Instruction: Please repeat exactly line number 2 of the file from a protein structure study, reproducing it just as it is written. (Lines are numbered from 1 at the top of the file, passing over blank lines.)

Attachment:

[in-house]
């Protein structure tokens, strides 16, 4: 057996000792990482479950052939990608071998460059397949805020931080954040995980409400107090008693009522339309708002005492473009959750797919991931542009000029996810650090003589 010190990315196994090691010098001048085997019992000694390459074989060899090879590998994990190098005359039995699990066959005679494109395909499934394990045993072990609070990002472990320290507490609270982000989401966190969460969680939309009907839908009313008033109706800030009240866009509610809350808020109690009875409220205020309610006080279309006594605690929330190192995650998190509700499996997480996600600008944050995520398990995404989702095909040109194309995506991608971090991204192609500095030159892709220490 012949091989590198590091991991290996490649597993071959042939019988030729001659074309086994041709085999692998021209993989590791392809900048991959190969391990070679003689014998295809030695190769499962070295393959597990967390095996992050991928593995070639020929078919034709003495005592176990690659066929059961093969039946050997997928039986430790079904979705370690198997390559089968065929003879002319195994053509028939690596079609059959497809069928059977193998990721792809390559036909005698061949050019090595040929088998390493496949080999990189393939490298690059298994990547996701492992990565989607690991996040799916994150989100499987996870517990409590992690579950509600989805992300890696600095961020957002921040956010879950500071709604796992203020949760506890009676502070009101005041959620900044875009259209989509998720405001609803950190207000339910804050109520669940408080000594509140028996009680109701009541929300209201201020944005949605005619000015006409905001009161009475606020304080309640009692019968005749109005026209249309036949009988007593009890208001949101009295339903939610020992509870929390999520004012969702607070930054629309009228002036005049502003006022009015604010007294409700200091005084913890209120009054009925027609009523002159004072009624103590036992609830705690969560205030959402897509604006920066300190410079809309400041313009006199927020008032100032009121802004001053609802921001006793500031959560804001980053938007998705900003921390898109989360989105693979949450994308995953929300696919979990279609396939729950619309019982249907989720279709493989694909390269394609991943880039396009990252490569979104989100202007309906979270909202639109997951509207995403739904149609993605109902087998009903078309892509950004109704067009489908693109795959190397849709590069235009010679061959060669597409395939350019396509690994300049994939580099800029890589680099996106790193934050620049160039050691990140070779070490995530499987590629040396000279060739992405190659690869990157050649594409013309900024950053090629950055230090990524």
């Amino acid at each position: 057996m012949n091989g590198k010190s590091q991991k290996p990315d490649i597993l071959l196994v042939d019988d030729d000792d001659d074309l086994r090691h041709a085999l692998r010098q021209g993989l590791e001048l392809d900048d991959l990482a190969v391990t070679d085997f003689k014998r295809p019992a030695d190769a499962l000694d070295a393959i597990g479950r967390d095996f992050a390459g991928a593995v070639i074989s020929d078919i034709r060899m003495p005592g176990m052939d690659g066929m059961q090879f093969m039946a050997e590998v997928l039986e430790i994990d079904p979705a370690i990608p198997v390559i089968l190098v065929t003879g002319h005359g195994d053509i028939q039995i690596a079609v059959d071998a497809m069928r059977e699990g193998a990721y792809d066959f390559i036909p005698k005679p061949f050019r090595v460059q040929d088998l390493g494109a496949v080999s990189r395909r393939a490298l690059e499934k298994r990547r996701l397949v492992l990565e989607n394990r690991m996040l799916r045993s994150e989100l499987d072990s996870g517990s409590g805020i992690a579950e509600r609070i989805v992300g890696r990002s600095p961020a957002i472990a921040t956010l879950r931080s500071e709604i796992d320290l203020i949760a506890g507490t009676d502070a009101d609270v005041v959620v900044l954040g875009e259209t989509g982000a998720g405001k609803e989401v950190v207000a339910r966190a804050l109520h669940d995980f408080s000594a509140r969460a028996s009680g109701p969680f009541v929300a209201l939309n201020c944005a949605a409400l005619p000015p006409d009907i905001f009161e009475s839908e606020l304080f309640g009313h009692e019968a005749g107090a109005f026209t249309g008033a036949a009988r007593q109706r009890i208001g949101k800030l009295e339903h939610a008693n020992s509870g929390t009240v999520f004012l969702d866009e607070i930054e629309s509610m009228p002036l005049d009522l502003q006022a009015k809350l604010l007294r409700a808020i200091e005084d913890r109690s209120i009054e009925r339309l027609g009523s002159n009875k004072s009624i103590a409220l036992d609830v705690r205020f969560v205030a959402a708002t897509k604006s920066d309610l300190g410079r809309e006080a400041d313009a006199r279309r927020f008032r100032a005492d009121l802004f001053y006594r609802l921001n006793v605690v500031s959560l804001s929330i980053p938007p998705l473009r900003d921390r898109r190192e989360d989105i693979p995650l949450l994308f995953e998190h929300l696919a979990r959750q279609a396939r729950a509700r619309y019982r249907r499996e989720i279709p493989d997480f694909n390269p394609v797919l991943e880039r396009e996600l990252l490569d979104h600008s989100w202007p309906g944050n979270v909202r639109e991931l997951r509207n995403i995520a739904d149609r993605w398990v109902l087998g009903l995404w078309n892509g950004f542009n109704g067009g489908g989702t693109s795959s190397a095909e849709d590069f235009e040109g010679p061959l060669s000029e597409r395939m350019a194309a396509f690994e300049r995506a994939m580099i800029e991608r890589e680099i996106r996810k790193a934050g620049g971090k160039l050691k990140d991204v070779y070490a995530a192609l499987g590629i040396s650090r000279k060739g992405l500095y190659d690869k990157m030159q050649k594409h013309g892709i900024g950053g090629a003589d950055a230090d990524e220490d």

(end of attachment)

């Protein structure tokens, strides 16, 4: 057996000792990482479950052939990608071998460059397949805020931080954040995980409400107090008693009522339309708002005492473009959750797919991931542009000029996810650090003589 010190990315196994090691010098001048085997019992000694390459074989060899090879590998994990190098005359039995699990066959005679494109395909499934394990045993072990609070990002472990320290507490609270982000989401966190969460969680939309009907839908009313008033109706800030009240866009509610809350808020109690009875409220205020309610006080279309006594605690929330190192995650998190509700499996997480996600600008944050995520398990995404989702095909040109194309995506991608971090991204192609500095030159892709220490 012949091989590198590091991991290996490649597993071959042939019988030729001659074309086994041709085999692998021209993989590791392809900048991959190969391990070679003689014998295809030695190769499962070295393959597990967390095996992050991928593995070639020929078919034709003495005592176990690659066929059961093969039946050997997928039986430790079904979705370690198997390559089968065929003879002319195994053509028939690596079609059959497809069928059977193998990721792809390559036909005698061949050019090595040929088998390493496949080999990189393939490298690059298994990547996701492992990565989607690991996040799916994150989100499987996870517990409590992690579950509600989805992300890696600095961020957002921040956010879950500071709604796992203020949760506890009676502070009101005041959620900044875009259209989509998720405001609803950190207000339910804050109520669940408080000594509140028996009680109701009541929300209201201020944005949605005619000015006409905001009161009475606020304080309640009692019968005749109005026209249309036949009988007593009890208001949101009295339903939610020992509870929390999520004012969702607070930054629309009228002036005049502003006022009015604010007294409700200091005084913890209120009054009925027609009523002159004072009624103590036992609830705690969560205030959402897509604006920066300190410079809309400041313009006199927020008032100032009121802004001053609802921001006793500031959560804001980053938007998705900003921390898109989360989105693979949450994308995953929300696919979990279609396939729950619309019982249907989720279709493989694909390269394609991943880039396009990252490569979104989100202007309906979270909202639109997951509207995403739904149609993605109902087998009903078309892509950004109704067009489908693109795959190397849709590069235009010679061959060669597409395939350019396509690994300049994939580099800029890589680099996106790193934050620049160039050691990140070779070490995530499987590629040396000279060739992405190659690869990157050649594409013309900024950053090629950055230090990524």